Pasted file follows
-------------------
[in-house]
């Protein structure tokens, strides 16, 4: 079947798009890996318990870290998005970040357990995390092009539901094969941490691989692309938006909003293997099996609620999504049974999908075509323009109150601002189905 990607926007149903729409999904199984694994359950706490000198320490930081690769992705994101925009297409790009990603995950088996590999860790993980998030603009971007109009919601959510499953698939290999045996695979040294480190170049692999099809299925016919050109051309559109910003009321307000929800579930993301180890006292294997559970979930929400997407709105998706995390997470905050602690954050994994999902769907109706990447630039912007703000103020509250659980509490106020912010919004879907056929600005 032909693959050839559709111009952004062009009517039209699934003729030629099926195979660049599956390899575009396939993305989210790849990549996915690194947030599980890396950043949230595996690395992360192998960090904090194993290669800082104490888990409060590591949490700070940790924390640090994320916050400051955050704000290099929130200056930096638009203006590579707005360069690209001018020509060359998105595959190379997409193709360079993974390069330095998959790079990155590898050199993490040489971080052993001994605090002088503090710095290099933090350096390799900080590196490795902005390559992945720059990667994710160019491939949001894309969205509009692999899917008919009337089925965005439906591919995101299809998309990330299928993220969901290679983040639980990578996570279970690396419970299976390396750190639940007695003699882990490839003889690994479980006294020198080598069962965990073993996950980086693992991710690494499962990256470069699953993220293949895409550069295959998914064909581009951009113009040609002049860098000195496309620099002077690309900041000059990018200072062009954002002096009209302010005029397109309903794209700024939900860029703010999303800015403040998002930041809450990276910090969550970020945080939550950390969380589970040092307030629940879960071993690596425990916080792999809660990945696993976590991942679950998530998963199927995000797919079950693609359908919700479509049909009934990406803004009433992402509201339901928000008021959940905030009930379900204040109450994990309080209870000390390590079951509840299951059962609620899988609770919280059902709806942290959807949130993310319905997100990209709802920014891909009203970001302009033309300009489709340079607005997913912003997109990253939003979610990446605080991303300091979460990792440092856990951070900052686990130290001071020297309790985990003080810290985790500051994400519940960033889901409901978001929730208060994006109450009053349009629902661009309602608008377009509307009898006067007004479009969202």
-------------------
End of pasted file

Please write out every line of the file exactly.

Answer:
[in-house]
């Protein structure tokens, strides 16, 4: 079947798009890996318990870290998005970040357990995390092009539901094969941490691989692309938006909003293997099996609620999504049974999908075509323009109150601002189905 990607926007149903729409999904199984694994359950706490000198320490930081690769992705994101925009297409790009990603995950088996590999860790993980998030603009971007109009919601959510499953698939290999045996695979040294480190170049692999099809299925016919050109051309559109910003009321307000929800579930993301180890006292294997559970979930929400997407709105998706995390997470905050602690954050994994999902769907109706990447630039912007703000103020509250659980509490106020912010919004879907056929600005 032909693959050839559709111009952004062009009517039209699934003729030629099926195979660049599956390899575009396939993305989210790849990549996915690194947030599980890396950043949230595996690395992360192998960090904090194993290669800082104490888990409060590591949490700070940790924390640090994320916050400051955050704000290099929130200056930096638009203006590579707005360069690209001018020509060359998105595959190379997409193709360079993974390069330095998959790079990155590898050199993490040489971080052993001994605090002088503090710095290099933090350096390799900080590196490795902005390559992945720059990667994710160019491939949001894309969205509009692999899917008919009337089925965005439906591919995101299809998309990330299928993220969901290679983040639980990578996570279970690396419970299976390396750190639940007695003699882990490839003889690994479980006294020198080598069962965990073993996950980086693992991710690494499962990256470069699953993220293949895409550069295959998914064909581009951009113009040609002049860098000195496309620099002077690309900041000059990018200072062009954002002096009209302010005029397109309903794209700024939900860029703010999303800015403040998002930041809450990276910090969550970020945080939550950390969380589970040092307030629940879960071993690596425990916080792999809660990945696993976590991942679950998530998963199927995000797919079950693609359908919700479509049909009934990406803004009433992402509201339901928000008021959940905030009930379900204040109450994990309080209870000390390590079951509840299951059962609620899988609770919280059902709806942290959807949130993310319905997100990209709802920014891909009203970001302009033309300009489709340079607005997913912003997109990253939003979610990446605080991303300091979460990792440092856990951070900052686990130290001071020297309790985990003080810290985790500051994400519940960033889901409901978001929730208060994006109450009053349009629902661009309602608008377009509307009898006067007004479009969202």